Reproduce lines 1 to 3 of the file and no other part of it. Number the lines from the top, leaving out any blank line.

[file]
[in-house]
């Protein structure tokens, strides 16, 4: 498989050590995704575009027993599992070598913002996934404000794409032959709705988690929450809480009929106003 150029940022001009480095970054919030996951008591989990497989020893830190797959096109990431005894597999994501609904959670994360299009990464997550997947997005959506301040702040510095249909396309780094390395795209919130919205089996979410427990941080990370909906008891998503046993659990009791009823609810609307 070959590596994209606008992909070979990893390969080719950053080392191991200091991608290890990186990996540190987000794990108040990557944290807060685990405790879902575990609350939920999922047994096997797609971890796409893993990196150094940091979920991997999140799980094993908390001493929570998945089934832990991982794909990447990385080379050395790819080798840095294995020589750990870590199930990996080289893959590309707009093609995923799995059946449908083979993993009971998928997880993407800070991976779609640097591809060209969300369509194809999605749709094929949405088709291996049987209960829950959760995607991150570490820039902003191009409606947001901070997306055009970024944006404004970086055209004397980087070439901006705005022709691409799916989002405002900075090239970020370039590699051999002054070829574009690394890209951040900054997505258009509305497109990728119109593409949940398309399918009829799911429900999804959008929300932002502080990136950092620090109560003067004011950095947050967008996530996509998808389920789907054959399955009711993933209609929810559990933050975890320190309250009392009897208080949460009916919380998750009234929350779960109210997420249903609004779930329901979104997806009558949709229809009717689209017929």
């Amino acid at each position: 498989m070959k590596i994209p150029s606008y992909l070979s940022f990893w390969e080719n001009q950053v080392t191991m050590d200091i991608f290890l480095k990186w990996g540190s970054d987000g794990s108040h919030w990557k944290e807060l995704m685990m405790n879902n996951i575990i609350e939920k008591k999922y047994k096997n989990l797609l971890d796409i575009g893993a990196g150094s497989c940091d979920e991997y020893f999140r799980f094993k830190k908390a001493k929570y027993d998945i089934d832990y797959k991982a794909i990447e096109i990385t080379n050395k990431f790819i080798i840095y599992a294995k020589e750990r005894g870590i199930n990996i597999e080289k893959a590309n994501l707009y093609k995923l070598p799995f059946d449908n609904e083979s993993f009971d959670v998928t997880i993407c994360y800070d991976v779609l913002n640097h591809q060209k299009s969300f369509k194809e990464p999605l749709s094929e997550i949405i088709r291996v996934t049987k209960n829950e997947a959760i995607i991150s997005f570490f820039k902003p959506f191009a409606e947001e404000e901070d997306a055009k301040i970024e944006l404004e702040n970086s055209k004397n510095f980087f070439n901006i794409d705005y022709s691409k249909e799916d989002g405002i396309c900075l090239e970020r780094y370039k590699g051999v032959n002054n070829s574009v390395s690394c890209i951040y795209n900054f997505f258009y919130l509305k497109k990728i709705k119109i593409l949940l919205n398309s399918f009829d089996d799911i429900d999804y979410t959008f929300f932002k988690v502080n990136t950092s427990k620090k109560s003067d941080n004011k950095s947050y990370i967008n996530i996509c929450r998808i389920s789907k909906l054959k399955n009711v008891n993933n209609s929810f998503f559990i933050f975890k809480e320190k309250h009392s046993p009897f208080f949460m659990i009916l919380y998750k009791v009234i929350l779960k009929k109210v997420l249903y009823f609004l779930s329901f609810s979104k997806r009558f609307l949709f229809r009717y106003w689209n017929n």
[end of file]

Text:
[in-house]
């Protein structure tokens, strides 16, 4: 498989050590995704575009027993599992070598913002996934404000794409032959709705988690929450809480009929106003 150029940022001009480095970054919030996951008591989990497989020893830190797959096109990431005894597999994501609904959670994360299009990464997550997947997005959506301040702040510095249909396309780094390395795209919130919205089996979410427990941080990370909906008891998503046993659990009791009823609810609307 070959590596994209606008992909070979990893390969080719950053080392191991200091991608290890990186990996540190987000794990108040990557944290807060685990405790879902575990609350939920999922047994096997797609971890796409893993990196150094940091979920991997999140799980094993908390001493929570998945089934832990991982794909990447990385080379050395790819080798840095294995020589750990870590199930990996080289893959590309707009093609995923799995059946449908083979993993009971998928997880993407800070991976779609640097591809060209969300369509194809999605749709094929949405088709291996049987209960829950959760995607991150570490820039902003191009409606947001901070997306055009970024944006404004970086055209004397980087070439901006705005022709691409799916989002405002900075090239970020370039590699051999002054070829574009690394890209951040900054997505258009509305497109990728119109593409949940398309399918009829799911429900999804959008929300932002502080990136950092620090109560003067004011950095947050967008996530996509998808389920789907054959399955009711993933209609929810559990933050975890320190309250009392009897208080949460009916919380998750009234929350779960109210997420249903609004779930329901979104997806009558949709229809009717689209017929």
């Amino acid at each position: 498989m070959k590596i994209p150029s606008y992909l070979s940022f990893w390969e080719n001009q950053v080392t191991m050590d200091i991608f290890l480095k990186w990996g540190s970054d987000g794990s108040h919030w990557k944290e807060l995704m685990m405790n879902n996951i575990i609350e939920k008591k999922y047994k096997n989990l797609l971890d796409i575009g893993a990196g150094s497989c940091d979920e991997y020893f999140r799980f094993k830190k908390a001493k929570y027993d998945i089934d832990y797959k991982a794909i990447e096109i990385t080379n050395k990431f790819i080798i840095y599992a294995k020589e750990r005894g870590i199930n990996i597999e080289k893959a590309n994501l707009y093609k995923l070598p799995f059946d449908n609904e083979s993993f009971d959670v998928t997880i993407c994360y800070d991976v779609l913002n640097h591809q060209k299009s969300f369509k194809e990464p999605l749709s094929e997550i949405i088709r291996v996934t049987k209960n829950e997947a959760i995607i991150s997005f570490f820039k902003p959506f191009a409606e947001e404000e901070d997306a055009k301040i970024e944006l404004e702040n970086s055209k004397n510095f980087f070439n901006i794409d705005y022709s691409k249909e799916d989002g405002i396309c900075l090239e970020r780094y370039k590699g051999v032959n002054n070829s574009v390395s690394c890209i951040y795209n900054f997505f258009y919130l509305k497109k990728i709705k119109i593409l949940l919205n398309s399918f009829d089996d799911i429900d999804y979410t959008f929300f932002k988690v502080n990136t950092s427990k620090k109560s003067d941080n004011k950095s947050y990370i967008n996530i996509c929450r998808i389920s789907k909906l054959k399955n009711v008891n993933n209609s929810f998503f559990i933050f975890k809480e320190k309250h009392s046993p009897f208080f949460m659990i009916l919380y998750k009791v009234i929350l779960k009929k109210v997420l249903y009823f609004l779930s329901f609810s979104k997806r009558f609307l949709f229809r009717y106003w689209n017929n």